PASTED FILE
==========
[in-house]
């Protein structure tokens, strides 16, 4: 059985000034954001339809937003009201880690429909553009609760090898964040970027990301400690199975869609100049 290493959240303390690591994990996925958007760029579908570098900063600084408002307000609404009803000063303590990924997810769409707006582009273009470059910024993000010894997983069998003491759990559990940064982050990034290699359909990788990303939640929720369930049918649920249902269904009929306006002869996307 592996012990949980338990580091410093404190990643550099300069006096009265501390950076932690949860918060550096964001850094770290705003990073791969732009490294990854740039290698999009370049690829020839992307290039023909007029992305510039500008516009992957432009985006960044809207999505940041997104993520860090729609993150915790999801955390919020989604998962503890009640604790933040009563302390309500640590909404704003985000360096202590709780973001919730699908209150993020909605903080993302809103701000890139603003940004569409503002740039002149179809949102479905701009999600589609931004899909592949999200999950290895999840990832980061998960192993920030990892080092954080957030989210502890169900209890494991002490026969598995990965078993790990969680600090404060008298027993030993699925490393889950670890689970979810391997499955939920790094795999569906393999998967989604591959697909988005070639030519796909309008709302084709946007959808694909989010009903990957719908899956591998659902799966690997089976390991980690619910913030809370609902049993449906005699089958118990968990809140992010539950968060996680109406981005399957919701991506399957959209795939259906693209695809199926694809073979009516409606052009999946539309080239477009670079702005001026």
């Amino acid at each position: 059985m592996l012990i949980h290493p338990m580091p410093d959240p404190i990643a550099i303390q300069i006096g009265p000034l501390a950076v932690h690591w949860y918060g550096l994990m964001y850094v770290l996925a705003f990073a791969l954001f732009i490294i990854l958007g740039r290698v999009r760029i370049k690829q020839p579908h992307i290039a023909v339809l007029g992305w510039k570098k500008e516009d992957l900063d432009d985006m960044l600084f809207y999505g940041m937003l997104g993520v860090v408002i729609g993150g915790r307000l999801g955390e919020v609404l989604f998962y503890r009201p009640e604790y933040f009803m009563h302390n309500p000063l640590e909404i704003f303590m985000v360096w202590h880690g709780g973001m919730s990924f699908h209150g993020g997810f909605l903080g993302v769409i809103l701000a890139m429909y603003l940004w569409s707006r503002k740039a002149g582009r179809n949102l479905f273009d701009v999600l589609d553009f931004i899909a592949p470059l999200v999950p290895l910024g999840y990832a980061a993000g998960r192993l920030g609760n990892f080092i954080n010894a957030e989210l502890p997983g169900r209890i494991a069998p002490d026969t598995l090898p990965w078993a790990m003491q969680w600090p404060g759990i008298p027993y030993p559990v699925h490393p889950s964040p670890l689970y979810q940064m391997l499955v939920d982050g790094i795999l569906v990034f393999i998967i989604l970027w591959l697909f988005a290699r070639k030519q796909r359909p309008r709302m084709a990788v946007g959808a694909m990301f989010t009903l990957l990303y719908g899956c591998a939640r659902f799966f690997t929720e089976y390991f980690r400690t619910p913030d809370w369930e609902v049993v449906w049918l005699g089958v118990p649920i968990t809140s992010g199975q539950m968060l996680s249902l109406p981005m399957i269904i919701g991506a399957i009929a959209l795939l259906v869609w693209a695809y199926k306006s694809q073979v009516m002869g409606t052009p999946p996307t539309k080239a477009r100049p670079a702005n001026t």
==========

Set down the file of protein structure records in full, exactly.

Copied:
[in-house]
């Protein structure tokens, strides 16, 4: 059985000034954001339809937003009201880690429909553009609760090898964040970027990301400690199975869609100049 290493959240303390690591994990996925958007760029579908570098900063600084408002307000609404009803000063303590990924997810769409707006582009273009470059910024993000010894997983069998003491759990559990940064982050990034290699359909990788990303939640929720369930049918649920249902269904009929306006002869996307 592996012990949980338990580091410093404190990643550099300069006096009265501390950076932690949860918060550096964001850094770290705003990073791969732009490294990854740039290698999009370049690829020839992307290039023909007029992305510039500008516009992957432009985006960044809207999505940041997104993520860090729609993150915790999801955390919020989604998962503890009640604790933040009563302390309500640590909404704003985000360096202590709780973001919730699908209150993020909605903080993302809103701000890139603003940004569409503002740039002149179809949102479905701009999600589609931004899909592949999200999950290895999840990832980061998960192993920030990892080092954080957030989210502890169900209890494991002490026969598995990965078993790990969680600090404060008298027993030993699925490393889950670890689970979810391997499955939920790094795999569906393999998967989604591959697909988005070639030519796909309008709302084709946007959808694909989010009903990957719908899956591998659902799966690997089976390991980690619910913030809370609902049993449906005699089958118990968990809140992010539950968060996680109406981005399957919701991506399957959209795939259906693209695809199926694809073979009516409606052009999946539309080239477009670079702005001026």
């Amino acid at each position: 059985m592996l012990i949980h290493p338990m580091p410093d959240p404190i990643a550099i303390q300069i006096g009265p000034l501390a950076v932690h690591w949860y918060g550096l994990m964001y850094v770290l996925a705003f990073a791969l954001f732009i490294i990854l958007g740039r290698v999009r760029i370049k690829q020839p579908h992307i290039a023909v339809l007029g992305w510039k570098k500008e516009d992957l900063d432009d985006m960044l600084f809207y999505g940041m937003l997104g993520v860090v408002i729609g993150g915790r307000l999801g955390e919020v609404l989604f998962y503890r009201p009640e604790y933040f009803m009563h302390n309500p000063l640590e909404i704003f303590m985000v360096w202590h880690g709780g973001m919730s990924f699908h209150g993020g997810f909605l903080g993302v769409i809103l701000a890139m429909y603003l940004w569409s707006r503002k740039a002149g582009r179809n949102l479905f273009d701009v999600l589609d553009f931004i899909a592949p470059l999200v999950p290895l910024g999840y990832a980061a993000g998960r192993l920030g609760n990892f080092i954080n010894a957030e989210l502890p997983g169900r209890i494991a069998p002490d026969t598995l090898p990965w078993a790990m003491q969680w600090p404060g759990i008298p027993y030993p559990v699925h490393p889950s964040p670890l689970y979810q940064m391997l499955v939920d982050g790094i795999l569906v990034f393999i998967i989604l970027w591959l697909f988005a290699r070639k030519q796909r359909p309008r709302m084709a990788v946007g959808a694909m990301f989010t009903l990957l990303y719908g899956c591998a939640r659902f799966f690997t929720e089976y390991f980690r400690t619910p913030d809370w369930e609902v049993v449906w049918l005699g089958v118990p649920i968990t809140s992010g199975q539950m968060l996680s249902l109406p981005m399957i269904i919701g991506a399957i009929a959209l795939l259906v869609w693209a695809y199926k306006s694809q073979v009516m002869g409606t052009p999946p996307t539309k080239a477009r100049p670079a702005n001026t």